Acalabrutinib Elicits Early Activity in a Japanese Population With B-Cell Malignancies

Hayley Virgil
Hayley Virgil

Senior Editor, OncLive®
Hayley Virgil heads OncLive's feature article efforts and specializes in social issues and equality in oncology. Prior to joining the company in early 2020, she worked as an editor in numerous industries, including media, marketing, hospitality, and computer science, and freelanced in subjects such as history, culture, and the natural sciences.

Acalabrutinib elicited early antitumor activity with acceptable tolerability in a population of Japanese patients with relapsed/refractory B-cell malignancies.

Acalabrutinib (Calquence) elicited early antitumor activity with acceptable tolerability in a population of Japanese patients with relapsed/refractory B-cell malignancies, according to the results of a phase 1 study (NCT03198650) published in Cancer Science.1

Patients with relapsed/refractory chronic lymphocytic leukemia (CLL) and small lymphocytic leukemia (SLL) who were treated with the agent achieved an overall response rate (ORR) of 89% (n = 8/9; 95% CI, 52%-100%), while those with relapsed/refractory mantle cell lymphoma (MCL) experienced an ORR of 62% (n = 8/13; 95% CI, 32%-86%). Moreover, the median progression-free survival (PFS) was not yet reached in the CLL/SLL cohort, while it was 7 months in the MCL cohort.

“This is the first clinical study to evaluate the safety, tolerability, pharmacokinetics, pharmacodynamics, and antitumor activity of the BTK inhibitor acalabrutinib in Japanese adults with relapsed/refractory B‐cell malignancies,” the study authors wrote. “We report that acalabrutinib was safe and well tolerated, and that treatment resulted in ORRs for relapsed/refractor CLL and relapsed/refractory MCL that were similar to those reported for non‐Japanese patient populations with relapsed/reractory B‐cell malignancies who were treated with acalabrutinib.”

BTK expression is known to be expressed in cells of hematopoietic origin, such as B cells, myeloid cells, mast cells, and platelets.2,3 BTK activation has been implicated in the pathogenesis of B-cell lymphomas and leukemias due to the fact that BTK-dependent signals are needed for their survival.4 These data support BTK inhibition in the treatment of patients with B-cell malignancies.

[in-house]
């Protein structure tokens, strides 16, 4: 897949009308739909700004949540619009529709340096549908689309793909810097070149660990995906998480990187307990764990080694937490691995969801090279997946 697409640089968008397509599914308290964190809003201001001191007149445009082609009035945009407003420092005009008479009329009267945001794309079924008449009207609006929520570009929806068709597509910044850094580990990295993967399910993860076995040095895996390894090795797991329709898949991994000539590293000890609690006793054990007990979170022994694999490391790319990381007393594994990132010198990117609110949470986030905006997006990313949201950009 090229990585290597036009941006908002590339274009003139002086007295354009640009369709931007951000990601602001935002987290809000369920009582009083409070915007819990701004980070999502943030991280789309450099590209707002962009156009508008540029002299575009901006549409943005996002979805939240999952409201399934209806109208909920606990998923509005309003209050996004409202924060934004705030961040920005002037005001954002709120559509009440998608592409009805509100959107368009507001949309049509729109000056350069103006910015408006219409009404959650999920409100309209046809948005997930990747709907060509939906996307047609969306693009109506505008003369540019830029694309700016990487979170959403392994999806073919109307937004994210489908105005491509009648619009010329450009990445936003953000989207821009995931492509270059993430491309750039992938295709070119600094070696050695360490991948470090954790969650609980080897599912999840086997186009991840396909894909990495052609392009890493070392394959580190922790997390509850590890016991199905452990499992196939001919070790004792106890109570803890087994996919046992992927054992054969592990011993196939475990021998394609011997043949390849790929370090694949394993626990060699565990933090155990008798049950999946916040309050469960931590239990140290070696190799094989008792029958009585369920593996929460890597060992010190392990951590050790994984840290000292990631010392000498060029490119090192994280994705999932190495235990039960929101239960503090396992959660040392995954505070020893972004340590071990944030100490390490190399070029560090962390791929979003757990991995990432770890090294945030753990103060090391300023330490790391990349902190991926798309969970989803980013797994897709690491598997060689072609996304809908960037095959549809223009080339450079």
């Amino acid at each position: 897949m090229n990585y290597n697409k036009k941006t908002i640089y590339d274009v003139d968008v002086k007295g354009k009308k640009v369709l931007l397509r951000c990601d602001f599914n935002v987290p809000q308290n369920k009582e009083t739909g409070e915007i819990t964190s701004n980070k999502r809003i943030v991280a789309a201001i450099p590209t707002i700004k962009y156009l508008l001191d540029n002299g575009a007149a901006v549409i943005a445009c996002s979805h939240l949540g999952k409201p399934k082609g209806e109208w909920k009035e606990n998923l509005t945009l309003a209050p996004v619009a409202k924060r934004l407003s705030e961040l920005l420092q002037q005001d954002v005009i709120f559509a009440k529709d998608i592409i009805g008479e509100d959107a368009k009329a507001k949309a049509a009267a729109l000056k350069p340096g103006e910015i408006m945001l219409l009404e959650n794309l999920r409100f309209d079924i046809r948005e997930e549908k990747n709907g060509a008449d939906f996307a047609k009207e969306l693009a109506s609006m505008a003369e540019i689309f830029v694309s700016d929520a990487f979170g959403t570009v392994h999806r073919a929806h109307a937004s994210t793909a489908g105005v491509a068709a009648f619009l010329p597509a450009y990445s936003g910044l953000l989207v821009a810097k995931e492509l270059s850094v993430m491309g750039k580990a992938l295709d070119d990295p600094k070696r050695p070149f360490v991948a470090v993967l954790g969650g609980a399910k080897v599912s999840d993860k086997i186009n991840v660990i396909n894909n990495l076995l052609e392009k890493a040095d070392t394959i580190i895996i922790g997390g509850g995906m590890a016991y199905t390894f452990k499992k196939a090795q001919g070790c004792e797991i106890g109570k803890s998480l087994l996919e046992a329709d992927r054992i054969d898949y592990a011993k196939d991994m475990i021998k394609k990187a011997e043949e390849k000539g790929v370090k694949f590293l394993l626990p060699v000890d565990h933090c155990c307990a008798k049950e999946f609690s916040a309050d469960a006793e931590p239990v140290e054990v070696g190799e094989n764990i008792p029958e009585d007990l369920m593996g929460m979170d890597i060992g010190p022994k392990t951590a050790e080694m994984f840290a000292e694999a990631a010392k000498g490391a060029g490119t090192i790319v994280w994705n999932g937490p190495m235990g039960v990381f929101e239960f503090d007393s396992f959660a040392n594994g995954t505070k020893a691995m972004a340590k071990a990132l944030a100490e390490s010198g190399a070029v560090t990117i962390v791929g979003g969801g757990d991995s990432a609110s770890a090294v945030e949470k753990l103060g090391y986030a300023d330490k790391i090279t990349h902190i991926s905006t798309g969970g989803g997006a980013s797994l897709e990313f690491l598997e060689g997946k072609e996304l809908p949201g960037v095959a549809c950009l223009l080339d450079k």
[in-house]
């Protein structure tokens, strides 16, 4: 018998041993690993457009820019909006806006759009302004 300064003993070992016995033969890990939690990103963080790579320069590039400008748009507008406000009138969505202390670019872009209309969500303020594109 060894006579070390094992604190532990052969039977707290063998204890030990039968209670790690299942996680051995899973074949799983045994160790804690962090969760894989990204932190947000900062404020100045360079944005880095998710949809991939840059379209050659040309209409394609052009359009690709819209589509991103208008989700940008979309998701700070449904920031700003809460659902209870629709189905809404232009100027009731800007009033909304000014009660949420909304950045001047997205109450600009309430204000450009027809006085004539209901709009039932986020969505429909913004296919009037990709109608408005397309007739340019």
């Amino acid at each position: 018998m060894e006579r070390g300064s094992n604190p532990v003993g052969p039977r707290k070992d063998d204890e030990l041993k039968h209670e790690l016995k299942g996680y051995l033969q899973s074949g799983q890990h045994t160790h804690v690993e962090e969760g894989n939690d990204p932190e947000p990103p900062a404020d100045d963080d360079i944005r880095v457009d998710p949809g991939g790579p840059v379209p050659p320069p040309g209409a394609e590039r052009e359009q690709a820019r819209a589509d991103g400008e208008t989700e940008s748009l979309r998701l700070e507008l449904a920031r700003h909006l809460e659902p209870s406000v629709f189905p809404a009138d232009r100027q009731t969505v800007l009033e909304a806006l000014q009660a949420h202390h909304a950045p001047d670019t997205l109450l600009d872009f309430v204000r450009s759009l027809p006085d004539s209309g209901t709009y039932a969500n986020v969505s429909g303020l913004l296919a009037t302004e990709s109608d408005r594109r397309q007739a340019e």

Although the potent, highly-selective, orally bioavailable small molecule BTK inhibitor acalabrutinib was approved in Japan in January 2021 for use in patients with relapsed/refractory CLL and SLL, it had not yet been evaluated in a Japanese patient population.5 To facilitate the approval process, investigators determined it necessary to conduct a study examining acalabrutinib in this population.

Investigators launched the multicenter, open-label, 3-part phase 1 study to assess the safety, tolerability, pharmacokinetics, pharmacodynamics, and antitumor activity of acalabrutinib in a Japanese population of adult patients with relapsed/refractory B-cell malignancies.

To be eligible for enrollment, Japanese patients needed to be aged 20 years or older at the time of enrollment with a measurable lymphadenopathy or extranodal lymphoid malignancy. Patients also needed to have an ECOG performance status of 0 to 2, acceptable hematologic and organ function, and a serum amylase of 1.5 times or lower than the upper limit of normal (ULN) or a serum lipase of 1.5 times or lower than the ULN.

Inclusion criteria related to diagnosis differed between part 1 and part 2 of the study. Part 1 enrolled patients with nongerminal center diffuse large B-cell lymphoma, MCL, or indolent non-Hodgkin lymphoma including follicular lymphoma, CLL/SLL, and Waldenström macroglobulinemia. Moreover, patients with CLL/SLL or MCL who had relapsed or become refractory following 1 or more prior therapies and had active disease, suboptimal response, or documented progressive disease following the most recent therapy (MCL) were eligible to participate in part 2 of the study.

Patients who had central nervous system involvement or who had received biologically- or immunologically-based therapies within 4 weeks of receiving the first dose of acalabrutinib were excluded. Moreover, patients for whom the time from the last dose of the most recent chemotherapy or experimental therapy to the first dose of study treatment was less than 5 times the half‐life of the previously administered agent(s) were also excluded. Other exclusion criteria included those who had previously received B‐cell receptor inhibitors like BTK or BCL‐2 inhibitors and those on ongoing immunosuppressive therapy.

The study was divided into 3 parts. The first part of the study focused on dose confirmation, the second part was the dose-expansion phase, and part 3 was the confirmation phase for the combination therapy. Study authors reported data from parts 1 and 2 of the trial.